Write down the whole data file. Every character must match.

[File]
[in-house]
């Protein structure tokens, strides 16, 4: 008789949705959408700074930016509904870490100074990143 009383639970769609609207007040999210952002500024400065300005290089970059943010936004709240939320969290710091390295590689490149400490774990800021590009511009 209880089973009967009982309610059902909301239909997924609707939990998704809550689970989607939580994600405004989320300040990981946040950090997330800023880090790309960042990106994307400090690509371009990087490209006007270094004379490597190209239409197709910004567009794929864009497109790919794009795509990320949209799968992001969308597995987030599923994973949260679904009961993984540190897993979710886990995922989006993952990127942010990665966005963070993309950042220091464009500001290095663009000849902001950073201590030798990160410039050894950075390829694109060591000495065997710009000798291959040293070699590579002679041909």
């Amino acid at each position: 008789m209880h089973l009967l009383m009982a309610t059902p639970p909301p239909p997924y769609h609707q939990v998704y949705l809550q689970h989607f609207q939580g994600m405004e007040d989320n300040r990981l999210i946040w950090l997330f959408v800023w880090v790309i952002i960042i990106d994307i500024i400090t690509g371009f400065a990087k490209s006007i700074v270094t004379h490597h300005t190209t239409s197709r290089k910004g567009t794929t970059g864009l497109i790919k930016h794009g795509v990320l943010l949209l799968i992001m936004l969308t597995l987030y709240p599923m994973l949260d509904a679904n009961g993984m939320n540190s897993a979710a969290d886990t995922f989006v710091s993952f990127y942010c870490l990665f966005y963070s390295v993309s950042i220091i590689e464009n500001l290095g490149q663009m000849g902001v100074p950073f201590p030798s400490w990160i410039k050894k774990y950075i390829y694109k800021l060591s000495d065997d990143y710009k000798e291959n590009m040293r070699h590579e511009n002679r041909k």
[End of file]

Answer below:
[in-house]
């Protein structure tokens, strides 16, 4: 008789949705959408700074930016509904870490100074990143 009383639970769609609207007040999210952002500024400065300005290089970059943010936004709240939320969290710091390295590689490149400490774990800021590009511009 209880089973009967009982309610059902909301239909997924609707939990998704809550689970989607939580994600405004989320300040990981946040950090997330800023880090790309960042990106994307400090690509371009990087490209006007270094004379490597190209239409197709910004567009794929864009497109790919794009795509990320949209799968992001969308597995987030599923994973949260679904009961993984540190897993979710886990995922989006993952990127942010990665966005963070993309950042220091464009500001290095663009000849902001950073201590030798990160410039050894950075390829694109060591000495065997710009000798291959040293070699590579002679041909």
């Amino acid at each position: 008789m209880h089973l009967l009383m009982a309610t059902p639970p909301p239909p997924y769609h609707q939990v998704y949705l809550q689970h989607f609207q939580g994600m405004e007040d989320n300040r990981l999210i946040w950090l997330f959408v800023w880090v790309i952002i960042i990106d994307i500024i400090t690509g371009f400065a990087k490209s006007i700074v270094t004379h490597h300005t190209t239409s197709r290089k910004g567009t794929t970059g864009l497109i790919k930016h794009g795509v990320l943010l949209l799968i992001m936004l969308t597995l987030y709240p599923m994973l949260d509904a679904n009961g993984m939320n540190s897993a979710a969290d886990t995922f989006v710091s993952f990127y942010c870490l990665f966005y963070s390295v993309s950042i220091i590689e464009n500001l290095g490149q663009m000849g902001v100074p950073f201590p030798s400490w990160i410039k050894k774990y950075i390829y694109k800021l060591s000495d065997d990143y710009k000798e291959n590009m040293r070699h590579e511009n002679r041909k």